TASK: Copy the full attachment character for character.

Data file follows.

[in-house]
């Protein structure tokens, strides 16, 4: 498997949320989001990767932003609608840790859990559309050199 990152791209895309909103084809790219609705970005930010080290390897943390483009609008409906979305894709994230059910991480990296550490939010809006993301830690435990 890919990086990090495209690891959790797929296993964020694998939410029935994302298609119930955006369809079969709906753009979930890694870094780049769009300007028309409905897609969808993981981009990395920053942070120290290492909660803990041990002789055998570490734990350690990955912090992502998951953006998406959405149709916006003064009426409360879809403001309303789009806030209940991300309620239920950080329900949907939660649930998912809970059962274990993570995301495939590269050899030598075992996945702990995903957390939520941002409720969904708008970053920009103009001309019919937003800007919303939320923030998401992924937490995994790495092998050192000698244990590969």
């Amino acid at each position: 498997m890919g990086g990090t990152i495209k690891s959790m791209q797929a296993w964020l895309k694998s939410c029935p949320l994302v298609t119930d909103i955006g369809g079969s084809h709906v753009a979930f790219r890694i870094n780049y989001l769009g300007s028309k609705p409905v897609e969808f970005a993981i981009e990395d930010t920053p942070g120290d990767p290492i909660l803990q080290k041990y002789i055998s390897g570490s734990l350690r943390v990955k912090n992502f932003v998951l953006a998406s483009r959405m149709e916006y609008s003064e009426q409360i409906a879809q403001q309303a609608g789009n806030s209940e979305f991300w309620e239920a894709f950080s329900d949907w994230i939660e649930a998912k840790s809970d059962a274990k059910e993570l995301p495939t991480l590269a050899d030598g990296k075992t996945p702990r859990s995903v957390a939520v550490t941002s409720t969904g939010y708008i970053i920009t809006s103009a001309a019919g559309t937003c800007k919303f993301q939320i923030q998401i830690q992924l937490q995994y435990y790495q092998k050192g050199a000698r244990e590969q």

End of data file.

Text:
[in-house]
């Protein structure tokens, strides 16, 4: 498997949320989001990767932003609608840790859990559309050199 990152791209895309909103084809790219609705970005930010080290390897943390483009609008409906979305894709994230059910991480990296550490939010809006993301830690435990 890919990086990090495209690891959790797929296993964020694998939410029935994302298609119930955006369809079969709906753009979930890694870094780049769009300007028309409905897609969808993981981009990395920053942070120290290492909660803990041990002789055998570490734990350690990955912090992502998951953006998406959405149709916006003064009426409360879809403001309303789009806030209940991300309620239920950080329900949907939660649930998912809970059962274990993570995301495939590269050899030598075992996945702990995903957390939520941002409720969904708008970053920009103009001309019919937003800007919303939320923030998401992924937490995994790495092998050192000698244990590969």
């Amino acid at each position: 498997m890919g990086g990090t990152i495209k690891s959790m791209q797929a296993w964020l895309k694998s939410c029935p949320l994302v298609t119930d909103i955006g369809g079969s084809h709906v753009a979930f790219r890694i870094n780049y989001l769009g300007s028309k609705p409905v897609e969808f970005a993981i981009e990395d930010t920053p942070g120290d990767p290492i909660l803990q080290k041990y002789i055998s390897g570490s734990l350690r943390v990955k912090n992502f932003v998951l953006a998406s483009r959405m149709e916006y609008s003064e009426q409360i409906a879809q403001q309303a609608g789009n806030s209940e979305f991300w309620e239920a894709f950080s329900d949907w994230i939660e649930a998912k840790s809970d059962a274990k059910e993570l995301p495939t991480l590269a050899d030598g990296k075992t996945p702990r859990s995903v957390a939520v550490t941002s409720t969904g939010y708008i970053i920009t809006s103009a001309a019919g559309t937003c800007k919303f993301q939320i923030q998401i830690q992924l937490q995994y435990y790495q092998k050192g050199a000698r244990e590969q």